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What equipment is needed to make up an NVIS system? Well that is what is this book is all about. The book is authored by LTC. David M. Fiedler (NJ ARNG) (Ret) U.S. Army (Ret) and Maj. Edward J. Farmer, P. E. (CA SMR), and is divided into three parts, with part one devoted to an explanation of how and why the NVIS works. There are many diagrams, charts and graphs of the different modes of propagation and how the NVIS mode differs from other modes.  The principal difference is that the NVIS has no skip zone, which is what makes it so useable for close-in communications.  There are many informative articles included in this book, many of them from articles written by the authors and many others that have been published in other publications.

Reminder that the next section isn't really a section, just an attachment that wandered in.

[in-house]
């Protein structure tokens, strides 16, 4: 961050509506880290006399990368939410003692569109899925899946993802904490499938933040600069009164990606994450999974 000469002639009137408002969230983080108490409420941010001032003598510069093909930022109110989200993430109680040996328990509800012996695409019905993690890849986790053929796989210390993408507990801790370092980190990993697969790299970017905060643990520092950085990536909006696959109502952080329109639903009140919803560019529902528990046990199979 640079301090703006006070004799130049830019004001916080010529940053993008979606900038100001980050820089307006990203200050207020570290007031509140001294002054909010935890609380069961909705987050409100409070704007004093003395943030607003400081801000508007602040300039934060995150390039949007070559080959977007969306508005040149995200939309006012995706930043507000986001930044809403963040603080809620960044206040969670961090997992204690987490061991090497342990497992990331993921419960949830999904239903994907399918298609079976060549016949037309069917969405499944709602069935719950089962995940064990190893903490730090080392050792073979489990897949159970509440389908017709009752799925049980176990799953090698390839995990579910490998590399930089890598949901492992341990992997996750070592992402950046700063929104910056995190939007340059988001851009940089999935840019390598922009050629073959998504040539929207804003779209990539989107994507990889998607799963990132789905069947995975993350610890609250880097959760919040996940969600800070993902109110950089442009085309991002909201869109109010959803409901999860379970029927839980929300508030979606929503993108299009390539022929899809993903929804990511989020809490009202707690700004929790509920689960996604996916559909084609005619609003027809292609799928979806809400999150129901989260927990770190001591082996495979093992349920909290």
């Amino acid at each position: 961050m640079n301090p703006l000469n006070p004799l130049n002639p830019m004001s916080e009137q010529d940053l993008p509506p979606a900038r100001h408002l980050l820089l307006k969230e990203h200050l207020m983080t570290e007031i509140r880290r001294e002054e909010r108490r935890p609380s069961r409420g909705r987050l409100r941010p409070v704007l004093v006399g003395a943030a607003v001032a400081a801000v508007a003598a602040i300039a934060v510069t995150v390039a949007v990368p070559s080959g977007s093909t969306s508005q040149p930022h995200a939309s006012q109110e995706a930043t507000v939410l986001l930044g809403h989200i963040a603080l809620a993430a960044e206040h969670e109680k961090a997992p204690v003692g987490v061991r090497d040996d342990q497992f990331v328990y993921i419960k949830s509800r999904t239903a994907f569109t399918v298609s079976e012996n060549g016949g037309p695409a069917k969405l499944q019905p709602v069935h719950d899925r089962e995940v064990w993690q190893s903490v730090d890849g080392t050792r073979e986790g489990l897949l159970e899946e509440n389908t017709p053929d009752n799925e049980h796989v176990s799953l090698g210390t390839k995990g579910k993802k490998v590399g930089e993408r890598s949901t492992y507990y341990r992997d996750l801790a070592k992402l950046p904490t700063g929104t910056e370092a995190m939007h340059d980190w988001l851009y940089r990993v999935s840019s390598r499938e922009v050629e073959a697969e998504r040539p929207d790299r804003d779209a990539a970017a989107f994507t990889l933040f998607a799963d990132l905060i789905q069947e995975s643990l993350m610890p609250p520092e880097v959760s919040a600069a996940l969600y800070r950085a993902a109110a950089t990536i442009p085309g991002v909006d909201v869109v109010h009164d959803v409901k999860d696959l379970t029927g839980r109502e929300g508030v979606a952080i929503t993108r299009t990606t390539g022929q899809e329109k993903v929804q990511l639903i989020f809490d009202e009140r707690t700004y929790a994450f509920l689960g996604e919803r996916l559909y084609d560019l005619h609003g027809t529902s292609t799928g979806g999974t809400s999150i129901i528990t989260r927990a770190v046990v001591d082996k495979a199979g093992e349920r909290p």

The second part of this book is the how-to-do-it part and is another very interesting section. There are discussions on how the German and Soviet armies used this method of communications during World War II.  There is a picture taken in the 1980s of a Russian BMP-60 with an NVIS antenna installed. The Russian NVIS usage is discussed in some detail and their reasons for why they use this method of communication is explained well.

Technical information on how to optimize the system for low power transmitters, 20 watts or less, is explained. There is more antenna design and information on how to design and optimize an antenna.  Also there are several pictures of a mobile installation on a van that was used for testing a mobile NVIS antenna. The results of this installation are discussed in this section. Interestingly, the mobile radio used is a Kenwood 430S modified for military use and the matching Kenwood AT-230 tuner is used to tune the antenna.  The frequency used is 4.520 MHz. The results were presented for analysis in an easy to understand format.